The chess world was reeling when 13 of America’s best players convened in early October for the US Chess Championship in St. Louis. The previous month, top-ranked Magnus Carlsen, 33, suffered a surprising defeat in the same city at the hands of 19-year-old upstart Hans Niemann. Carlsen accused his opponent of cheating—without providing evidence—while Niemann proclaimed his innocence.
There was little prospect of closure as Niemann, broad-shouldered with a mop of curly hair, settled into the match room in St. Louis. (Carlsen wasn’t competing.) Chess seemed to return to its usual form: a game of profound intensity played in churchlike quiet. Niemann started the two-week-long event strong, stumbled through a string of losses, then pulled it together to finish in the middle of the pack, about what you’d expect from a player at his level. Nothing about his tournament play raised any eyebrows. “Even people who were extremely critical of him are saying that his performance is not really noteworthy,” says chess journalist Greg Keener.
Hours after the last game was played on Oct. 20, and shortly before the first drinks were poured at the awards ceremony, the next bombshell dropped. Niemann had filed a $100 million defamation suit against Carlsen and a number of co-defendants. The game had never seen anything like it. As chess YouTuber Levy Rozman put it, “This is probably the most shocking development in the world of chess ever.” (Carlsen’s manager didn’t respond to an interview request; Niemann declined to comment.)
Although ostensibly about allegations against a single player, the scandal also touches on a more universal concern: the disruptive impact of artificial intelligence on the very top level of human intellectual expertise. It suggests that chess could provide a warning of what’s ahead for other pursuits once thought to be uniquely human, such as writing and making art, raising philosophical questions about authenticity and fairness. “If we come to a point where we can’t really be sure if we’re dealing with a computer or a person, that’s going to cause a lot of angst, anxiety and frustration,” says Frank Pasquale, a professor at Brooklyn Law School and author of New Laws of Robotics: Defending Human Expertise in the Age of AI.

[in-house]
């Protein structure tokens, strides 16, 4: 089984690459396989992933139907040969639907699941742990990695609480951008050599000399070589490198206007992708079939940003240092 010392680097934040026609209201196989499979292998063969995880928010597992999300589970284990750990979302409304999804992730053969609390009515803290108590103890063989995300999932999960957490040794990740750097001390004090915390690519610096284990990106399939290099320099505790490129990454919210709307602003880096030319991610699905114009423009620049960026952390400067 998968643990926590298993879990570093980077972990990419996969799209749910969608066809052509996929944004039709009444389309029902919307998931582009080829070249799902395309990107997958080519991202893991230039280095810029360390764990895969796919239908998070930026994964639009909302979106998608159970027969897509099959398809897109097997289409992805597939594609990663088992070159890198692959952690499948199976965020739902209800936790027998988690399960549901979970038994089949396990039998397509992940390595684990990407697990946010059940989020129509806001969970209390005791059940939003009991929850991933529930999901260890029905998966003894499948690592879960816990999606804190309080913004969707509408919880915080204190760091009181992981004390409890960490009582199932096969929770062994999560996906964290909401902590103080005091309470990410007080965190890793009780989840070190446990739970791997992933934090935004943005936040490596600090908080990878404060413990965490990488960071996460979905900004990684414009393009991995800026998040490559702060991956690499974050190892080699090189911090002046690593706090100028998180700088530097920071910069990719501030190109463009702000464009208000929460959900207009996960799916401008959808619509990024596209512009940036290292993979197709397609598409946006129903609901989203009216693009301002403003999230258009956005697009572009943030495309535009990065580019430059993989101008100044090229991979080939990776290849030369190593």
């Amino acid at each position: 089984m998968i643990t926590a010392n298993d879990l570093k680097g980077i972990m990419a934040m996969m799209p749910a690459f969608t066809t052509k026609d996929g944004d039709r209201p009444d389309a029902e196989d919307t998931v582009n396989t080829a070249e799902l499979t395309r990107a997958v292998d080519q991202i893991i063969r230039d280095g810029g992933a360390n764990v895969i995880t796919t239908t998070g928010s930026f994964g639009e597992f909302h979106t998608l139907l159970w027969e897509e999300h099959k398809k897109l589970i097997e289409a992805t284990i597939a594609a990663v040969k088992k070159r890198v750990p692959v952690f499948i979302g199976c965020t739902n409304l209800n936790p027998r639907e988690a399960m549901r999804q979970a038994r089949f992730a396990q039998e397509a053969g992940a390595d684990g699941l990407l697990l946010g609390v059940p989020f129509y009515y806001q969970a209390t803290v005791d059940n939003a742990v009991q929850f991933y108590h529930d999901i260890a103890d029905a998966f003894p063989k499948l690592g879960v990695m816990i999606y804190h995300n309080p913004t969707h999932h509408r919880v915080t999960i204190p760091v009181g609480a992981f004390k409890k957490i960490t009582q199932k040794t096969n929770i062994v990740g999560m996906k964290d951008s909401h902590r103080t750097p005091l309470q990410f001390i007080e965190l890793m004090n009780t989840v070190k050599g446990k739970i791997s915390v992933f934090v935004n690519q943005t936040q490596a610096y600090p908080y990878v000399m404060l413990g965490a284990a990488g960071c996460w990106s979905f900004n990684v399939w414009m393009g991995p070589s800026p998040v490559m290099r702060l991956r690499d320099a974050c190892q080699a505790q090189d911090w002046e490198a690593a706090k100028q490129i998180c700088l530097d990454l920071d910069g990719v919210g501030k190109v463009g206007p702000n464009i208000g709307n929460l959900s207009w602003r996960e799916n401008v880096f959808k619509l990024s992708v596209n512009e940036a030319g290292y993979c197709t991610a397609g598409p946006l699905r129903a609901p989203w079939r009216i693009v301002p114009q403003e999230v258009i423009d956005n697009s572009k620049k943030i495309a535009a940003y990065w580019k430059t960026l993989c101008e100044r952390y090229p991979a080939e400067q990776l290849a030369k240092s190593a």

The tension within the chess world had been building for decades, since computers first began to overtake the best human players. The early chess-playing programs—now commonly called chess engines—required mainframe computers. In 1987 a single game on one leading program cost $80,000 worth of computing time. Today anyone can access them anywhere for free from a phone or laptop.
The software was transformative. It revealed strategies no human had ever thought of before, allowing players to achieve a deeper understanding of the game. Together with the internet, AI democratized the pursuit of excellence: You no longer had to live in New York or Moscow to learn from the masters, because the best players existed entirely in the cloud.
But engines skewed the competitive dynamics of the game in destructive ways, too. Cheating is rife in online chess; in tournaments, competitors must play in view of a streaming camera, but it’s not hard to hide another computer out of view. Even before September, suspicions were circulating about Niemann’s rapid rise. In 2021 the 17-year-old achieved the title of grandmaster—the highest rank awarded by the World Chess Federation—and entered the ranks of the 100 best players in the world.
The rumors remained unsubstantiated as Niemann faced Carlsen on Sept. 4 at the Sinquefield Cup, a prestigious tournament held at the Saint Louis Chess Club. Carlsen had held uncontested dominion over chess for a decade and is considered by some to be the best player ever; Niemann, a last-minute replacement, was the lowest-ranking player in the competition. His victory was surprising but not incredible—upsets do happen, after all. But Carlsen was convinced that something untoward had happened and withdrew from the tournament. The next day, Niemann admitted that he had twice cheated during online competitions, once as a 12-year-old, when a friend gave him help, and again as a 16-year-old, with the assistance of electronic devices. But he said he’d never cheated as an adult and never during in-person play.